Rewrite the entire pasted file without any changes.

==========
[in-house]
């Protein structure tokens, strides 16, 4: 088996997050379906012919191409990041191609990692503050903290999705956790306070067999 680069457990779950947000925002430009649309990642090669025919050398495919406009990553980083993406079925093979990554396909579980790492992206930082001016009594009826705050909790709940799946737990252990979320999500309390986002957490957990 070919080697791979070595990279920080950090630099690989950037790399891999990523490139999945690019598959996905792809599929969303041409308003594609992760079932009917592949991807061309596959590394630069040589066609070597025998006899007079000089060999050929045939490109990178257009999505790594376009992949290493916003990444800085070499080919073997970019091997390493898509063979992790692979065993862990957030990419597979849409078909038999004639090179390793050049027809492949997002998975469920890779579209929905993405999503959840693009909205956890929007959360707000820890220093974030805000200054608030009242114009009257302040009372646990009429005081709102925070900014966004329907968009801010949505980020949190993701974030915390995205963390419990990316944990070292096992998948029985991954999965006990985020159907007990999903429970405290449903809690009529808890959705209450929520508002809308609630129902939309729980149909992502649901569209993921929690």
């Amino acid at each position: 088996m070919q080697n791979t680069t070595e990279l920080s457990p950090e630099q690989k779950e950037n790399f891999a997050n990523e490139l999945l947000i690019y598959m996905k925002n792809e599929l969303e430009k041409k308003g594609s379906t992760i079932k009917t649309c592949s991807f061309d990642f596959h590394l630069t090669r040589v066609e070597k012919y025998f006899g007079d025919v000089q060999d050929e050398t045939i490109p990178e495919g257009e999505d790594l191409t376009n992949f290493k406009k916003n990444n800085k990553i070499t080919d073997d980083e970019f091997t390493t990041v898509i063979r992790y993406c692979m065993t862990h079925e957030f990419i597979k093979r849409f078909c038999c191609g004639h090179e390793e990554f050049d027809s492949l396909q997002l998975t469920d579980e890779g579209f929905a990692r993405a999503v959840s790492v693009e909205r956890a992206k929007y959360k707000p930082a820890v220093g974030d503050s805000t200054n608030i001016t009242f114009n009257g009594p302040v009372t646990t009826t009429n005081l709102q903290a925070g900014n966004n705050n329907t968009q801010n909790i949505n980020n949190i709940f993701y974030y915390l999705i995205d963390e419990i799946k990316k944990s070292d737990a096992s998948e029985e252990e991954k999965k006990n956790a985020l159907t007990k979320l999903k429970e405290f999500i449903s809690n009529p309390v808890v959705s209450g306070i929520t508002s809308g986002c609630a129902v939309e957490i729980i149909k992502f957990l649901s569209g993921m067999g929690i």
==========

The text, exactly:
[in-house]
């Protein structure tokens, strides 16, 4: 088996997050379906012919191409990041191609990692503050903290999705956790306070067999 680069457990779950947000925002430009649309990642090669025919050398495919406009990553980083993406079925093979990554396909579980790492992206930082001016009594009826705050909790709940799946737990252990979320999500309390986002957490957990 070919080697791979070595990279920080950090630099690989950037790399891999990523490139999945690019598959996905792809599929969303041409308003594609992760079932009917592949991807061309596959590394630069040589066609070597025998006899007079000089060999050929045939490109990178257009999505790594376009992949290493916003990444800085070499080919073997970019091997390493898509063979992790692979065993862990957030990419597979849409078909038999004639090179390793050049027809492949997002998975469920890779579209929905993405999503959840693009909205956890929007959360707000820890220093974030805000200054608030009242114009009257302040009372646990009429005081709102925070900014966004329907968009801010949505980020949190993701974030915390995205963390419990990316944990070292096992998948029985991954999965006990985020159907007990999903429970405290449903809690009529808890959705209450929520508002809308609630129902939309729980149909992502649901569209993921929690």
């Amino acid at each position: 088996m070919q080697n791979t680069t070595e990279l920080s457990p950090e630099q690989k779950e950037n790399f891999a997050n990523e490139l999945l947000i690019y598959m996905k925002n792809e599929l969303e430009k041409k308003g594609s379906t992760i079932k009917t649309c592949s991807f061309d990642f596959h590394l630069t090669r040589v066609e070597k012919y025998f006899g007079d025919v000089q060999d050929e050398t045939i490109p990178e495919g257009e999505d790594l191409t376009n992949f290493k406009k916003n990444n800085k990553i070499t080919d073997d980083e970019f091997t390493t990041v898509i063979r992790y993406c692979m065993t862990h079925e957030f990419i597979k093979r849409f078909c038999c191609g004639h090179e390793e990554f050049d027809s492949l396909q997002l998975t469920d579980e890779g579209f929905a990692r993405a999503v959840s790492v693009e909205r956890a992206k929007y959360k707000p930082a820890v220093g974030d503050s805000t200054n608030i001016t009242f114009n009257g009594p302040v009372t646990t009826t009429n005081l709102q903290a925070g900014n966004n705050n329907t968009q801010n909790i949505n980020n949190i709940f993701y974030y915390l999705i995205d963390e419990i799946k990316k944990s070292d737990a096992s998948e029985e252990e991954k999965k006990n956790a985020l159907t007990k979320l999903k429970e405290f999500i449903s809690n009529p309390v808890v959705s209450g306070i929520t508002s809308g986002c609630a129902v939309e957490i729980i149909k992502f957990l649901s569209g993921m067999g929690i």